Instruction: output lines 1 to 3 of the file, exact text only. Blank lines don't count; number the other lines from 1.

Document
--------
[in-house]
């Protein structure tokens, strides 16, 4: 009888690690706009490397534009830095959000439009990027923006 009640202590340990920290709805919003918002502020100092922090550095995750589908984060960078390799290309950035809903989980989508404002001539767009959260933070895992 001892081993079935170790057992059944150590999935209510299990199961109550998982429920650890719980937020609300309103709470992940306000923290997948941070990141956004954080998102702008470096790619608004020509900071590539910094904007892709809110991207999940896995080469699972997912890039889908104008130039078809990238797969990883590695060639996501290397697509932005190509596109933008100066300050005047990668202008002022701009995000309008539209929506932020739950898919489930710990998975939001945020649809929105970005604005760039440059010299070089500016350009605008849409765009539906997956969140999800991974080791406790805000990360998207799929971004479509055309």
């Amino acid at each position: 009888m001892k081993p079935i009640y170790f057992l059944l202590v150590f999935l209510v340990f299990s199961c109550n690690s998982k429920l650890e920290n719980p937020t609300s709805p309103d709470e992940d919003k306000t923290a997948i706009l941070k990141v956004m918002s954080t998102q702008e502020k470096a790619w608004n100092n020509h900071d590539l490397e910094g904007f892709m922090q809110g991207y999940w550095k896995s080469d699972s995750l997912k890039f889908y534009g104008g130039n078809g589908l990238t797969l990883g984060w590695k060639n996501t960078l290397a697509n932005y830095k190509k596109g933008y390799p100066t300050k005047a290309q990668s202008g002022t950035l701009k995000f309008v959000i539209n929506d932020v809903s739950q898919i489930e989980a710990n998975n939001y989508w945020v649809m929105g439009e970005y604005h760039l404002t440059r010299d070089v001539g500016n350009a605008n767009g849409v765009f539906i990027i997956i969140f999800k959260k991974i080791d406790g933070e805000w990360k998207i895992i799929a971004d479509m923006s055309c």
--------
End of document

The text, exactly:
[in-house]
């Protein structure tokens, strides 16, 4: 009888690690706009490397534009830095959000439009990027923006 009640202590340990920290709805919003918002502020100092922090550095995750589908984060960078390799290309950035809903989980989508404002001539767009959260933070895992 001892081993079935170790057992059944150590999935209510299990199961109550998982429920650890719980937020609300309103709470992940306000923290997948941070990141956004954080998102702008470096790619608004020509900071590539910094904007892709809110991207999940896995080469699972997912890039889908104008130039078809990238797969990883590695060639996501290397697509932005190509596109933008100066300050005047990668202008002022701009995000309008539209929506932020739950898919489930710990998975939001945020649809929105970005604005760039440059010299070089500016350009605008849409765009539906997956969140999800991974080791406790805000990360998207799929971004479509055309």
């Amino acid at each position: 009888m001892k081993p079935i009640y170790f057992l059944l202590v150590f999935l209510v340990f299990s199961c109550n690690s998982k429920l650890e920290n719980p937020t609300s709805p309103d709470e992940d919003k306000t923290a997948i706009l941070k990141v956004m918002s954080t998102q702008e502020k470096a790619w608004n100092n020509h900071d590539l490397e910094g904007f892709m922090q809110g991207y999940w550095k896995s080469d699972s995750l997912k890039f889908y534009g104008g130039n078809g589908l990238t797969l990883g984060w590695k060639n996501t960078l290397a697509n932005y830095k190509k596109g933008y390799p100066t300050k005047a290309q990668s202008g002022t950035l701009k995000f309008v959000i539209n929506d932020v809903s739950q898919i489930e989980a710990n998975n939001y989508w945020v649809m929105g439009e970005y604005h760039l404002t440059r010299d070089v001539g500016n350009a605008n767009g849409v765009f539906i990027i997956i969140f999800k959260k991974i080791d406790g933070e805000w990360k998207i895992i799929a971004d479509m923006s055309c």